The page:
How to Follow-Up with Prospects and Win Business

A while ago, my wife and I renovated our new home, and as part of this grueling process we had to get many quotes from all different kinds of people. This ranged from window replacement people, plumbers, electrical contractors, painters, tile companies, contractors, fine craftsman, window treatment companies – the list seemed endless. After they finally showed up and saw the work, their next job was to deliver a quote (usually by email). As a sales trainer, the next part seemed pretty straight forward to me – and that’s for them to follow up on their quotes, right?

Would you believe that over 90% of these people NEVER followed up on their quotes? I am absolutely amazed by that! It makes me understand and believe even more in a card I once saw on sales:

48% of sales people never follow up with a prospect
25% of sales people make a second contact and stop
12% of sales people only make three contacts and stop
ONLY 10% of sales people make more than three contacts
2% of sales are made on the first contact
3% of sales are made on the second contact
5% of sales are made on the third contact
10% of sales are made on the fourth contact
80% of sales are made on the fifth to twelfth contact

Interesting statistics, aren’t they? I always follow up with prospects – and many, many times as well – and that practice alone has made me more successful than 90% of my competition. And after my recent experience with these contractors, I’m even more convinced that just following up regularly gives you a significant edge over your competition. Here is a sample follow-up campaign (emails and phone calls) I use that you can adapt to your sales cycle:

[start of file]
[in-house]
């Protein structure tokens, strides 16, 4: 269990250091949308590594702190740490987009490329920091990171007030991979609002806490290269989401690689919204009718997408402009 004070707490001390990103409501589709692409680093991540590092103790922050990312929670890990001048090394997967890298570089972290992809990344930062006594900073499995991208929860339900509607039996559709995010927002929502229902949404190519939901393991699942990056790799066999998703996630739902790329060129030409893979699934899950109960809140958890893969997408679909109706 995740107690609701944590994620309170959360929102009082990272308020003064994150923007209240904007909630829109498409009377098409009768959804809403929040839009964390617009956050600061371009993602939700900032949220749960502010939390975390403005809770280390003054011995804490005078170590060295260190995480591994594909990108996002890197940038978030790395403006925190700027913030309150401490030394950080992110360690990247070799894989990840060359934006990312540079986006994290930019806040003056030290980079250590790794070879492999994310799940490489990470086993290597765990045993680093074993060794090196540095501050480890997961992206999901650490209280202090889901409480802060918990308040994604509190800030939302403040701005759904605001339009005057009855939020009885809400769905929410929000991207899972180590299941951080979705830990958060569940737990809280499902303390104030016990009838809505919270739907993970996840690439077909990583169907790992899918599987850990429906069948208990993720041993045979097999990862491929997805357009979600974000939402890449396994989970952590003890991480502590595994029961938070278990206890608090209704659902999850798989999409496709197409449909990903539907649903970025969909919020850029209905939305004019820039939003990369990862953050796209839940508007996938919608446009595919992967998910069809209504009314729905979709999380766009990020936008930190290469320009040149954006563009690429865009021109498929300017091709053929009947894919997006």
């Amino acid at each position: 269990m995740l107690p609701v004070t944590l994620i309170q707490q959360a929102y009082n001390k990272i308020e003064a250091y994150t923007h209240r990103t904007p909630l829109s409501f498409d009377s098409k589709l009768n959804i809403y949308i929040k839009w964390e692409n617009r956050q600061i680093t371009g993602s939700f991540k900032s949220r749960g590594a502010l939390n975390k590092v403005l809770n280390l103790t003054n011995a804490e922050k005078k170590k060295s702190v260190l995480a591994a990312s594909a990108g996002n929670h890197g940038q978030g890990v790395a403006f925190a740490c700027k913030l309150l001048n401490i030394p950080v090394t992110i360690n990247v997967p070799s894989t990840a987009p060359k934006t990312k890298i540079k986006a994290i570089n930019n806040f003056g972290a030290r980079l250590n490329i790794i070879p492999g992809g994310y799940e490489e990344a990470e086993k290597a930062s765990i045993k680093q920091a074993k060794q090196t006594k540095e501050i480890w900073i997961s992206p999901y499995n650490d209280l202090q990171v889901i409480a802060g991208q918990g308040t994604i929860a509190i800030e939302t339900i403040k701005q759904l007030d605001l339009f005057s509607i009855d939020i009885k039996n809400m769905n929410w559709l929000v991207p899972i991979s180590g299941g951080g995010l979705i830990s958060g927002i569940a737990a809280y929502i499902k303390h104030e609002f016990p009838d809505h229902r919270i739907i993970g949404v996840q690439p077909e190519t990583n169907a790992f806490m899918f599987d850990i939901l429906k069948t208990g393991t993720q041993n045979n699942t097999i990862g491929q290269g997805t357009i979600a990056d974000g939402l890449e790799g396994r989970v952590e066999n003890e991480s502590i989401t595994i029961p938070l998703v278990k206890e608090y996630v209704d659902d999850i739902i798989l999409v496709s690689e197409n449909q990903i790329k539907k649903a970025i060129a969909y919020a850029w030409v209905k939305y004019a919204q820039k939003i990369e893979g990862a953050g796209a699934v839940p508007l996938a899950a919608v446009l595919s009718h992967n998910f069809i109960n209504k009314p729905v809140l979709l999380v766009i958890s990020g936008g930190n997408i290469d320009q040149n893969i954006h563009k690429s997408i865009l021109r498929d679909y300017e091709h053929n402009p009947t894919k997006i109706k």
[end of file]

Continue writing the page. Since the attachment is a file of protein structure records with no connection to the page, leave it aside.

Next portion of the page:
Email #1:

After my initial phone call with a prospect – whether they want information or links to my website – I always send a separate email thanking them for taking the time to speak with me:

Dear (Prospect’s name),

Thank you for taking a few minutes today to tell me a little about your company and what you are trying to accomplish. It sounds like if I can help you (repeat their specific needs here), then there might be a fit between our companies.

I’ve sent you over the (brochure, specs, job scope, whatever you promised – as well as a meeting request) and look forward to our next conversation on (confirm time for next contact).
If you have any questions before we speak, please don’t hesitate to call me back on my direct dial phone number: (Your number).

Once again, thank you for taking the time to speak with me, and I look forward to continuing our conversation next (week).

(Your Name)

Email #2:

My next contact comes two days later. It always includes something that might be of interest to my prospect. Here is a sample email:

Dear (Prospect’s name),

I was thinking about you and thought you would enjoy seeing/reading the following article: (Name of an article, company brochure, white paper, something related to them). I think this is in alignment with what you’re trying to accomplish.

Let me know if there is anything else I can do to help you. Once again, my direct phone number is: (Your number).

Looking forward to speaking with you next (day and time of appointment).